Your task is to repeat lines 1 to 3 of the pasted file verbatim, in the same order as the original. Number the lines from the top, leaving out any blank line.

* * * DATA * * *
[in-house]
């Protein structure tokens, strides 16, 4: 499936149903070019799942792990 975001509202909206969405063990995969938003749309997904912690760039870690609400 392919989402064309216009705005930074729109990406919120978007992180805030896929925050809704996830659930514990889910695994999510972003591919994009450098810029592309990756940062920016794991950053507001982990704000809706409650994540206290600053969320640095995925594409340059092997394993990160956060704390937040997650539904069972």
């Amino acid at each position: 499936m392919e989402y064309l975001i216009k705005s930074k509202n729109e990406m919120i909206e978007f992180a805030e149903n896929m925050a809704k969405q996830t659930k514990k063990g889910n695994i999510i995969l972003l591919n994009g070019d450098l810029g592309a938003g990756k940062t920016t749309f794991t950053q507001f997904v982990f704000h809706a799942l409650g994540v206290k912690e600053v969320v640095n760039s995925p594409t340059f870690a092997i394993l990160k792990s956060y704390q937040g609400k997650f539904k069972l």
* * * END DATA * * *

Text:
[in-house]
């Protein structure tokens, strides 16, 4: 499936149903070019799942792990 975001509202909206969405063990995969938003749309997904912690760039870690609400 392919989402064309216009705005930074729109990406919120978007992180805030896929925050809704996830659930514990889910695994999510972003591919994009450098810029592309990756940062920016794991950053507001982990704000809706409650994540206290600053969320640095995925594409340059092997394993990160956060704390937040997650539904069972």
């Amino acid at each position: 499936m392919e989402y064309l975001i216009k705005s930074k509202n729109e990406m919120i909206e978007f992180a805030e149903n896929m925050a809704k969405q996830t659930k514990k063990g889910n695994i999510i995969l972003l591919n994009g070019d450098l810029g592309a938003g990756k940062t920016t749309f794991t950053q507001f997904v982990f704000h809706a799942l409650g994540v206290k912690e600053v969320v640095n760039s995925p594409t340059f870690a092997i394993l990160k792990s956060y704390q937040g609400k997650f539904k069972l």